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Embraer: Boeing wrongfully broke the deal

Brazilian manufacturer Embraer reports that it will be filing a lawsuit against its erstwhile partner Boeing Co. On April 25, Embraer stated that it received Boeing’s notice of termination of the master transaction agreement (MTA) with Embraer.

Embraer reports it will sue Boeing Co. after Boeing terminated an agreement to buy 80 percent of Embraer's commercial aircraft business. Photo courtesy of Embraer.

The deal would have joined Embraer and Boeing in an agreement to buy 80 percent of Embraer’s commercial aircraft business for $4.2 billion. The agreement did not include Embraer’s executive jet division.

In a statement, Embraer said that it “… believes strongly that Boeing has wrongfully terminated the MTA, that it has manufactured false claims as a pretext to avoid its commitments to close the transaction and pay Embraer the US$4.2 billion purchase price. We believe Boeing has engaged in a systematic pattern of delay and repeated violations of the MTA, because of its unwillingness to complete the transaction in light of its own financial condition and 737 MAX and other business and reputational problems.

“Embraer believes it is in full compliance with its obligations under the MTA and that it has satisfied all conditions required to be accomplished by April 24, 2020.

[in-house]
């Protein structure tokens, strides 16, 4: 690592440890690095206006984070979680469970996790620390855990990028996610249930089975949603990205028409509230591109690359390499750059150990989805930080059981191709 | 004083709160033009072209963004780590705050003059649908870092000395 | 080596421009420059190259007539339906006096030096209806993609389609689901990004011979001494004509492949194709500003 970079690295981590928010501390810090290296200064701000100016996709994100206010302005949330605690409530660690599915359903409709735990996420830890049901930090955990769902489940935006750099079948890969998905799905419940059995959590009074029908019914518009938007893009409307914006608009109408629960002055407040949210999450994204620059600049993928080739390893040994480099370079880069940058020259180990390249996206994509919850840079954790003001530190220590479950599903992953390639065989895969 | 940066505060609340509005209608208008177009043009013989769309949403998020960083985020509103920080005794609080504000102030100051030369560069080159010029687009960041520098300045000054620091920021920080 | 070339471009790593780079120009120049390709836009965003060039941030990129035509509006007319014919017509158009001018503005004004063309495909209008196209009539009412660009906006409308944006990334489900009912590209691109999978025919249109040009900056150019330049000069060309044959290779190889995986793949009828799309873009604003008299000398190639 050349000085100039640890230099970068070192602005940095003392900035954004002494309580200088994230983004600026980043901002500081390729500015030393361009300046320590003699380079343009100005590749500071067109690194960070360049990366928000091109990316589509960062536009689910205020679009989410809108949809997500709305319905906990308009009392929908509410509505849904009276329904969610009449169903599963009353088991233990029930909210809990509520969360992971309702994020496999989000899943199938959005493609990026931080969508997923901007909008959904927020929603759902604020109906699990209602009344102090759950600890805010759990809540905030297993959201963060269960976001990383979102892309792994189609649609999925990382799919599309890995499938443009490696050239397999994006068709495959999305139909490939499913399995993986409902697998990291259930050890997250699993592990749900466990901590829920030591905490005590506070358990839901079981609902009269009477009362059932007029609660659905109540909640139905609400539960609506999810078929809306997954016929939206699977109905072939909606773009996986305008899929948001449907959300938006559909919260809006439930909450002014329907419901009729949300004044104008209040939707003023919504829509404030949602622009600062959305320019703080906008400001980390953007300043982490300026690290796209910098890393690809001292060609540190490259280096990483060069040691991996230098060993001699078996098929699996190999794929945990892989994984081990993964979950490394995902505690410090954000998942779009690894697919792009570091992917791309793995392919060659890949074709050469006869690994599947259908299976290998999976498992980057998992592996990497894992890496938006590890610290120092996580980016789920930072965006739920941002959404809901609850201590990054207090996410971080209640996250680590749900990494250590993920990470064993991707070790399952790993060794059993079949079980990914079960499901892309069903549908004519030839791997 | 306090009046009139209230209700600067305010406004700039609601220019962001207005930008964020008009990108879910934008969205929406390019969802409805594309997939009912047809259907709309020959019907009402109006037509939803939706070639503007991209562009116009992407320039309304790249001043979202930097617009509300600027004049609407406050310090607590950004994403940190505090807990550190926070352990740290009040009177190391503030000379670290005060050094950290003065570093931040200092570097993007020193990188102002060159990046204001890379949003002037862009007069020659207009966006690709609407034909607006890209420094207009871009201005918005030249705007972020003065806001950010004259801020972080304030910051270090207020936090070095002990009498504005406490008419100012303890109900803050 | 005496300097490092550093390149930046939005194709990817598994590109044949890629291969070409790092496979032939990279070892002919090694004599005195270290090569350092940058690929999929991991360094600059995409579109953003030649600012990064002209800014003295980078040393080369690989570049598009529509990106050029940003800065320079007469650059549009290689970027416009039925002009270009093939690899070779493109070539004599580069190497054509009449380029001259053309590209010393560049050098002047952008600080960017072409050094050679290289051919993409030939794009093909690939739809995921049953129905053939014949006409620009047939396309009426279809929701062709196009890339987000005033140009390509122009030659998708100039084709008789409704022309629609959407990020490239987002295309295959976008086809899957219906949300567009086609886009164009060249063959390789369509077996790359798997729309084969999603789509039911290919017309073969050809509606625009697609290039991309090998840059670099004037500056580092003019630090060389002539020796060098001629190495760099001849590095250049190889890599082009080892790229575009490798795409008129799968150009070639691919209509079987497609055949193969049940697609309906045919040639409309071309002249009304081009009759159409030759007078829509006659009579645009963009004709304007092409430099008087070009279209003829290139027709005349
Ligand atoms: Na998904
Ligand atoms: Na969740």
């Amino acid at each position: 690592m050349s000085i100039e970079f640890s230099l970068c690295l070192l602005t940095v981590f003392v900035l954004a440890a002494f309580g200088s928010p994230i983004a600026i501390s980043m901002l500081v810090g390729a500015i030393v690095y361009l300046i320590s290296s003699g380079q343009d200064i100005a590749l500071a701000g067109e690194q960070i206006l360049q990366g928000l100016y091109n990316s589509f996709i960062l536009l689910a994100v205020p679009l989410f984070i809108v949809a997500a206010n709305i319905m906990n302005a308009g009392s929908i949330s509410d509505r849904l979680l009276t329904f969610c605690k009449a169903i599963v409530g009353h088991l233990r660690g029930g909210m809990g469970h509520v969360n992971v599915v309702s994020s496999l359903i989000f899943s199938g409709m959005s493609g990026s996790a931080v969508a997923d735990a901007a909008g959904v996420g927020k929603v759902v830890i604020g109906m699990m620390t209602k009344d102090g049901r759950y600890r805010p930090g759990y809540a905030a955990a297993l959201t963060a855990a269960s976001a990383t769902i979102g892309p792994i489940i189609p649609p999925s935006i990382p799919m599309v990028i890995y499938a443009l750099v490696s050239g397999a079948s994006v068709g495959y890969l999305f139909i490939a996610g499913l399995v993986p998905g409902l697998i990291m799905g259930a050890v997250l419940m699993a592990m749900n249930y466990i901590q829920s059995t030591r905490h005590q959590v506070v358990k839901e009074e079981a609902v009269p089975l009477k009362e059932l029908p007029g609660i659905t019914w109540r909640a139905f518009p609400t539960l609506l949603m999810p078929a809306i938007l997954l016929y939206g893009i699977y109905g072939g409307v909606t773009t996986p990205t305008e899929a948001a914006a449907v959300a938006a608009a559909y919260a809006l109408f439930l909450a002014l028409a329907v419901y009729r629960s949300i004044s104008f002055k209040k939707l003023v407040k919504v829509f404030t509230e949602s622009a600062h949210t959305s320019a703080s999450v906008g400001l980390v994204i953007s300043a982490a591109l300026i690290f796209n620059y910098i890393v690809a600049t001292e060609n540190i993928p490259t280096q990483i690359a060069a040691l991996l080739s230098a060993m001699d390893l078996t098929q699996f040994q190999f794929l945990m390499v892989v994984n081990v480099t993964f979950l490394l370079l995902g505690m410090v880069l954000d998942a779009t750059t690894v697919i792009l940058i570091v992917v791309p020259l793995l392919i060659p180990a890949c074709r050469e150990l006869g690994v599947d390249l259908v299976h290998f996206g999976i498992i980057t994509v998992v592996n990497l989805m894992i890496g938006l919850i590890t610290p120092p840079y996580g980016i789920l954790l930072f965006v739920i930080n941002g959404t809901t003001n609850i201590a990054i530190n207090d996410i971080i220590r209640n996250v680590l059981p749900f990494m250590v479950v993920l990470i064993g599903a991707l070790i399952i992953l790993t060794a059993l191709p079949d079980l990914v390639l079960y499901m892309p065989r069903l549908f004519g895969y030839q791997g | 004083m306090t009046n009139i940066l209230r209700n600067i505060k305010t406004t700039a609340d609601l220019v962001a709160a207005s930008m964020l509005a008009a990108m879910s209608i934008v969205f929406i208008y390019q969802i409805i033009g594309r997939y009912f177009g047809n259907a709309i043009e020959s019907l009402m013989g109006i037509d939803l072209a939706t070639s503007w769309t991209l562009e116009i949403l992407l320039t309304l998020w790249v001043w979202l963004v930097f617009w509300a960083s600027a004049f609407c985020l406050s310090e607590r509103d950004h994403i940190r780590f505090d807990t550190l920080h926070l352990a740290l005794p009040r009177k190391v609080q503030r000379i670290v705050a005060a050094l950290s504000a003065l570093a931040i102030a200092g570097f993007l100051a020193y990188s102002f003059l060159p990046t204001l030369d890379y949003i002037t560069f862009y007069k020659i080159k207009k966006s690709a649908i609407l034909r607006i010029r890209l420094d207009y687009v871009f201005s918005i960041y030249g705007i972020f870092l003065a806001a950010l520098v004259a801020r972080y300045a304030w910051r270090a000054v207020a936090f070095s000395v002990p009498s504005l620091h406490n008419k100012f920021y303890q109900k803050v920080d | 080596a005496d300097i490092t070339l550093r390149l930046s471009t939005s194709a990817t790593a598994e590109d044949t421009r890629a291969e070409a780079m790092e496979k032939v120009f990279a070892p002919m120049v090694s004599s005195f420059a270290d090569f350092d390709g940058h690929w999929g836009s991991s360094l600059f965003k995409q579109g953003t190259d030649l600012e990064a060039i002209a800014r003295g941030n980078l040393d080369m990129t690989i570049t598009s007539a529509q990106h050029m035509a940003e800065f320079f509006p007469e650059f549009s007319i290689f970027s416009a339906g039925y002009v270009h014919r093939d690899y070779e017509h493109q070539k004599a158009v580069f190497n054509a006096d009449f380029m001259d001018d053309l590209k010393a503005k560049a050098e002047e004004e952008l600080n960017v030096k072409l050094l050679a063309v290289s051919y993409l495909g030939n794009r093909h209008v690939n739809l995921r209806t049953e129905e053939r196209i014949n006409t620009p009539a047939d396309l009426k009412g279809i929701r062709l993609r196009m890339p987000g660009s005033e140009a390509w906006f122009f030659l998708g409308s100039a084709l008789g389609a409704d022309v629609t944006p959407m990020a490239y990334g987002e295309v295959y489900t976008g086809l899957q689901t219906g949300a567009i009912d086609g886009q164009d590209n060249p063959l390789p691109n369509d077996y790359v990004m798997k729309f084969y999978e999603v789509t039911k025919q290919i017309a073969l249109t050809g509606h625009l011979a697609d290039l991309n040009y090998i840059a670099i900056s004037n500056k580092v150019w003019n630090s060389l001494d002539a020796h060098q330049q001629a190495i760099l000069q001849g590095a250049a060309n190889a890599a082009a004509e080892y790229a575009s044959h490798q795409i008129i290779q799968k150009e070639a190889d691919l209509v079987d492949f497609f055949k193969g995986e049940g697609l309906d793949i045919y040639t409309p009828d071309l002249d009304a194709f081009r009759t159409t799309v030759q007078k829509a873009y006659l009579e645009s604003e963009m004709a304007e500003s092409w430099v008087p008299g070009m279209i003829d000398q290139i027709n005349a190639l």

“Embraer will pursue all remedies against Boeing for the damages incurred by Embraer as a result of Boeing’s wrongful termination and violation of the MTA.”

The deal originally surfaced in 2018, and was signed in February 2019. Since then, Boeing has suffered setbacks as the 737 Max fleet was grounded due to concerns over the airplane’s stall protection system, and the market for airliners shrank with the COVID-19 pandemic.

Thomas A. Horne

Thomas A. Horne

AOPA Pilot Editor at Large
AOPA Pilot Editor at Large Tom Horne has worked at AOPA since the early 1980s. He began flying in 1975 and has an airline transport pilot and flight instructor certificates. He’s flown everything from ultralights to Gulfstreams and ferried numerous piston airplanes across the Atlantic.
Topics: Financial

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